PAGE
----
“I work very closely with Joseph Guardarrama,” a board member for GMCLA, “for many years now on my nonprofit, and it’s all in support of mental health and wellness and educating people on how to get help, why they should get help, and why it’s important to take care of your brain,” Mrs. Padilla said by phone. 

“I started FundaMental Change in 2017,” she said, to push for “the mental change that I feel that we have to have as a society when it comes to how we look at [and] how we treat mental health conditions.” 

The senator’s wife added that LGBTQ people are twice as likely to have a mental health condition while dealing “with so much more social stigma and discrimination” than their straight and cisgender counterparts. 

“This month we’re going to have a table for June 30 working with the [California] Department of Mental Health at the Pride parade,” she added. FundaMental Change also operates an LGBT Youth TalkLine and Trans Lifeline. 

Padilla noted the organization’s work combatting stigma. “One thing that we recognize both coming from Latino families is the need to overcome stigma,” he said. “There’s a lot of misunderstanding or misperceptions about mental health.” 

The effort is also central to the senator’s work as a policymaker, he said, referencing the bipartisan Senate Mental Health Caucus that he founded alongside U.S. Sens. Tina Smith (D-Minn.), Thom Tillis (R-N.C.), and Joni Ernst (R-Iowa) to serve as “a forum for us to share stories.”

“It’s been fascinating, there are more than 30 members of the caucus now, so about a third of the United States Senate,” he said. “It’s 50/50 Democrats and Republicans,” and when approached, every member had a story to share, whether about “something that they’ve been through [or] somebody in their family, a colleague, a neighbor who can relate.”

Padilla said his decision to announce the formation of the caucus concurrently with his visit to the San Francisco LGBT Community Center “was very intentional.”

When it comes to mental health, “We’ve really prioritized trying to develop bipartisan solutions,” he said, “because those are more sustainable here in Congress.” 

The first bill backed by the caucus was Padilla and Tillis’s Local 9-8-8 Response Act of 2023, which “was to require the FCC to move to implement the geolocation technology to the 988 system.” 

Unveiled by the Biden-Harris administration in 2022, the 988 Suicide and Crisis Lifeline is operated by the U.S. Department of Health and Human Services Substance Abuse and Mental Health Services Administration. The program provides the option for callers to reach specialized LGBTQI+ affirming counselors by pressing “3.” 

On the importance of geolocation technology, Padilla said “if I’m here in Washington, and have a need to call 988, my area code on my phone is Los Angeles — so, I’d be passed through to the Los Angeles providers.”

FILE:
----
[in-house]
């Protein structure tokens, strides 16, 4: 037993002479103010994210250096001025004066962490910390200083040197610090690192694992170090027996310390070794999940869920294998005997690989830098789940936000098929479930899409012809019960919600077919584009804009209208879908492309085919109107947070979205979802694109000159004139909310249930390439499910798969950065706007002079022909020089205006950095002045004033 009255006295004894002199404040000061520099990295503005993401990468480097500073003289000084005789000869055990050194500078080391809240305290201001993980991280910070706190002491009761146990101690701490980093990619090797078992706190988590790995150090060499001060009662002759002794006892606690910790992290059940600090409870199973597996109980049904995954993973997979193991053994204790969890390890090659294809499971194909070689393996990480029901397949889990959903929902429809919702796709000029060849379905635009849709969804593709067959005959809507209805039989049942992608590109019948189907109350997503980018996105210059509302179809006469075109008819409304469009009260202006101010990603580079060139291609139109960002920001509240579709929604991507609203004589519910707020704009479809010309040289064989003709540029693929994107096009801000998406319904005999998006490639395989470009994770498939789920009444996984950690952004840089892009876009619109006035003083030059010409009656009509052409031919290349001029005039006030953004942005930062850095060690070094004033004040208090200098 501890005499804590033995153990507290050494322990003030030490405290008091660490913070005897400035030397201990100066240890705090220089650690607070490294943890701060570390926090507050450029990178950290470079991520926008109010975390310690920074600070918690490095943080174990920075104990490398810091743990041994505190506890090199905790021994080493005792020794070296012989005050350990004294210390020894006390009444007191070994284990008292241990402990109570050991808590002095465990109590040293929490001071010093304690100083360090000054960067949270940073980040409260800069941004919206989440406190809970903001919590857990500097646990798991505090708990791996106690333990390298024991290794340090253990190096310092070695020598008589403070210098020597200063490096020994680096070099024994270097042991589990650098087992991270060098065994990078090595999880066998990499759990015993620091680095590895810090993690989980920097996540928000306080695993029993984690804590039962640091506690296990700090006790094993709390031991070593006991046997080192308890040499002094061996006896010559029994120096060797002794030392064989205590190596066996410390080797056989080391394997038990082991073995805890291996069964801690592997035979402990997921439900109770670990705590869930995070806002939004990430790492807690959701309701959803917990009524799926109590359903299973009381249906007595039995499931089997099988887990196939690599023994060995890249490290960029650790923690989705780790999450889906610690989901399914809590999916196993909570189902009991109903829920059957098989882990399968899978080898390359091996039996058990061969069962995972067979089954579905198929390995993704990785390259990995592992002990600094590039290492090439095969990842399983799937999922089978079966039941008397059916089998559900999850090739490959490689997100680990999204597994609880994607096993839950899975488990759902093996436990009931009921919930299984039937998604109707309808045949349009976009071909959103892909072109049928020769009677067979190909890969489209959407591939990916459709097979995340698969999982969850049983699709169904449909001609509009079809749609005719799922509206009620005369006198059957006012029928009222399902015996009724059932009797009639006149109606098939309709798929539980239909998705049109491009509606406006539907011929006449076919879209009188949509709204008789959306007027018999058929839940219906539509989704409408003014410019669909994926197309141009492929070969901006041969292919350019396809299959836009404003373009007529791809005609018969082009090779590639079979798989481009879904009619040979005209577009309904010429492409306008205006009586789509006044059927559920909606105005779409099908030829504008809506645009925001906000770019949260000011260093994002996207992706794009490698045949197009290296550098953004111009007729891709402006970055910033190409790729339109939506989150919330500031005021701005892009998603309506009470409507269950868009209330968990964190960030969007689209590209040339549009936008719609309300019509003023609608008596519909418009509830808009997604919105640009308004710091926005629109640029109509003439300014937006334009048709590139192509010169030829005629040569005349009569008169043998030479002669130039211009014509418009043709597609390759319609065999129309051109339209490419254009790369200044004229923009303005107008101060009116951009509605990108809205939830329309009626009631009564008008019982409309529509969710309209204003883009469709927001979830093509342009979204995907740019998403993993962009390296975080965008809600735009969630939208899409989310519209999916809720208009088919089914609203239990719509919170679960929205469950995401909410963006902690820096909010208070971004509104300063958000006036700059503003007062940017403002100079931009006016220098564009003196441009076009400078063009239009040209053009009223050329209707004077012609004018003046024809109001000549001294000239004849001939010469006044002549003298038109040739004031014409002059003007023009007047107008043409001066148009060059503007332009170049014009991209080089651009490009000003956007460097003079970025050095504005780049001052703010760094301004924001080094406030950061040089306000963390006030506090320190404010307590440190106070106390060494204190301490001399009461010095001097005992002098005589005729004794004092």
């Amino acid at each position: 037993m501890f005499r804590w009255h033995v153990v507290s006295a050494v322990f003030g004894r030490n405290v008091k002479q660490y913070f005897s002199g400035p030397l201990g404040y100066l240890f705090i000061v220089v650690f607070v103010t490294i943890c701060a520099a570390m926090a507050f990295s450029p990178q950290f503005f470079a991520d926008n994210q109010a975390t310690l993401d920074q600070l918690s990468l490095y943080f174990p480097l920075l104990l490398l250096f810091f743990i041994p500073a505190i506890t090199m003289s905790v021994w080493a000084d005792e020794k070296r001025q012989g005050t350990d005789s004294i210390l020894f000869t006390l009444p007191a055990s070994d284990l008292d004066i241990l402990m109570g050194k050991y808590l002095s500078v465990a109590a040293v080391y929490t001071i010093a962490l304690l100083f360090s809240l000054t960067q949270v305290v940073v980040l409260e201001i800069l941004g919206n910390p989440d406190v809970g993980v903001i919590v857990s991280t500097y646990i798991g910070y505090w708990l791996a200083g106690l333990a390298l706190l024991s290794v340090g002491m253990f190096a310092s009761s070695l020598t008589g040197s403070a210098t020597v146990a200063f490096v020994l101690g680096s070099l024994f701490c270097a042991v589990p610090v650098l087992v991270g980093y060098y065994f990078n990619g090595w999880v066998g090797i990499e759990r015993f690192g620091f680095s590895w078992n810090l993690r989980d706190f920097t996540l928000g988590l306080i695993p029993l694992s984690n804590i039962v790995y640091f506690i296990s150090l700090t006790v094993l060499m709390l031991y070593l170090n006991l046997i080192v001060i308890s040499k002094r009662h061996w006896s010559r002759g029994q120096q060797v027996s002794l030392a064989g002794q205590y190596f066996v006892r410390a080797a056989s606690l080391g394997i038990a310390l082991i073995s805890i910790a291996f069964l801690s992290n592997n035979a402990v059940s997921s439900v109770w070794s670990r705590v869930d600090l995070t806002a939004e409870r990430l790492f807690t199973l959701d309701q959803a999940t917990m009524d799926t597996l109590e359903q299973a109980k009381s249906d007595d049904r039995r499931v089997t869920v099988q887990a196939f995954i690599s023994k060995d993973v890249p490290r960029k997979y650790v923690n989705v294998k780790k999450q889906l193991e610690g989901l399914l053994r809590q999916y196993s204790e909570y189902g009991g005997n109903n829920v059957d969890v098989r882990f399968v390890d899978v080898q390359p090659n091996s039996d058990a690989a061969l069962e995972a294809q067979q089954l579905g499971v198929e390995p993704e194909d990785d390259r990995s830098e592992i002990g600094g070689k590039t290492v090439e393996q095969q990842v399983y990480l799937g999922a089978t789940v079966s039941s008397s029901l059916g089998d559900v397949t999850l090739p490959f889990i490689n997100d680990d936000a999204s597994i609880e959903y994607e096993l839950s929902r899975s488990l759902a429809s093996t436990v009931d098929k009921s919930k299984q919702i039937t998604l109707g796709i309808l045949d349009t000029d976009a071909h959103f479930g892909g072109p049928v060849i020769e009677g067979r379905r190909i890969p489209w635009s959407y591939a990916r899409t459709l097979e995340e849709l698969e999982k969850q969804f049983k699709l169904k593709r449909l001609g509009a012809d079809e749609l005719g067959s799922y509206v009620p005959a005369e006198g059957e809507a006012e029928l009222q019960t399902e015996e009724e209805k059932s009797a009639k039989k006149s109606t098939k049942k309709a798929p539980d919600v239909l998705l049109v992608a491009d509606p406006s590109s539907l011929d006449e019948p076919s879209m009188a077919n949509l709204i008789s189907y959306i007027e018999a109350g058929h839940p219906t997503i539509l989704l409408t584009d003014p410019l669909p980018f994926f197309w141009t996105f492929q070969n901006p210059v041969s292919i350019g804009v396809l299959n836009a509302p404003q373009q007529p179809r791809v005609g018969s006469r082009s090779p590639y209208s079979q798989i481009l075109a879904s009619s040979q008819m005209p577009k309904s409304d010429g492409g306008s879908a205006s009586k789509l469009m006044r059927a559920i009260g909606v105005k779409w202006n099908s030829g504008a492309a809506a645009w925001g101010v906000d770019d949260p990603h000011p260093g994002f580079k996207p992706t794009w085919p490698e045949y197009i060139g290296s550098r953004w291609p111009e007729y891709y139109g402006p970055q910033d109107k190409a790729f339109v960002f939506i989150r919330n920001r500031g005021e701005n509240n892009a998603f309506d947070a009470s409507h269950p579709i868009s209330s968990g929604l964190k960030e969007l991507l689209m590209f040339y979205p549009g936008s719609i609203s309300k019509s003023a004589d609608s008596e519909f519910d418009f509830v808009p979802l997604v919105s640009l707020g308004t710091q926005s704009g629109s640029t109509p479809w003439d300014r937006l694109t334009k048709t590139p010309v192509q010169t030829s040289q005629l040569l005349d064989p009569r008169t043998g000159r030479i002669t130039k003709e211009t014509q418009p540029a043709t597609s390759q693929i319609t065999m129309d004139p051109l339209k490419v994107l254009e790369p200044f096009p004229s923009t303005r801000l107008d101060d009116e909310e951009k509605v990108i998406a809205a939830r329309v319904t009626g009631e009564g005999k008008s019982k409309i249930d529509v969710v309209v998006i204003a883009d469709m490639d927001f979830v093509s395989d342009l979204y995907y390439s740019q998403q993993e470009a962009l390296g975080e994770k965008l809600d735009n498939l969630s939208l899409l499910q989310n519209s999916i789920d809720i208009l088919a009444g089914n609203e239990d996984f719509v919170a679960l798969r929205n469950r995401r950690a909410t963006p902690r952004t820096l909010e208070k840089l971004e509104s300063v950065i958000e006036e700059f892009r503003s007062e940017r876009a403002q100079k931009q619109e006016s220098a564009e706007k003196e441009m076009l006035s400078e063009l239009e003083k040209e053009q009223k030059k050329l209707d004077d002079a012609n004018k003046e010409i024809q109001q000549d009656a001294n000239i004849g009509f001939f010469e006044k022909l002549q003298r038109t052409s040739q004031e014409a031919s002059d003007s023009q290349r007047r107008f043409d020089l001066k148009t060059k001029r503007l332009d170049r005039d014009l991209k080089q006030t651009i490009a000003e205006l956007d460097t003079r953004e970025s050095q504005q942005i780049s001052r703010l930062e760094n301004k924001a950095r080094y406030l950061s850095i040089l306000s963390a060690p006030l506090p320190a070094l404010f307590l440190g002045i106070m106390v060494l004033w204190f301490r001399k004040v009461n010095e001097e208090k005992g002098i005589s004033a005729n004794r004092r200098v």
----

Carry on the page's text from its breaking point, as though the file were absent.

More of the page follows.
The senator noted that the FCC “is moving forward with those improvements” independently of his bill’s path forward in Congress. 

More broadly, some of the policy challenges concern supply and demand problems. “From a bigger picture, longer term perspective, we’re talking about the workforce needs,” Padilla said. “So, what’s the game plan for [getting] more psychologists or psychiatrists or counselors, more therapists, more everybody in the field to better serve people across the country?”

Padilla also discussed the importance of “cultural competence” as a means of guaranteeing the best possible treatment. “When we ask people to go get help, if there’s somebody that they can relate to or that they know gets them, the better quality experience in treatment is going to come,” he said. 

“We’re not quite there yet with the Republican colleagues, but I have faith that in time we will get them there,” the senator added. “And again, the LGBTQ community is a prime example. You’ve got to feel comfortable going to somebody when you need help.”

Padilla said, “not everybody comes from a supportive environment; not everybody lives in a city or a state that is supportive. And at this particular time politically, they’re really under attack. They’re being targeted acutely. And that’s more reason and urgency to speak up and stand up.”

On Sunday, the Padillas will share the stage with the recipients of the third GMCLA Voice Award, from the critically acclaimed HBO series “We’re Here,” which follows drag queens as they travel the country to perform in one-night-only performances in small towns. 

Mrs. Padilla celebrated the ways in which drag has brought communities together, recalling when RuPaul’s Drag Race “was first airing and it was like everyone was so interested in watching the show” and “it just brought people from everywhere.”

“I have a lot of frustrations, as a Latina, with the misrepresentation of our community and our culture in television and movies,” she said. “And I feel like every opportunity that you get to see something that’s just authentic — it’s such a benefit to everyone. It really helps us understand that we have more in common than not.” 

“Drag is not new,” the senator said. “It goes back generations in the United States and I think for the LGBTQ+ community it can be can be very empowering, as an outlet for performers, but also participants in an audience to see on stage what you may not see in other places.”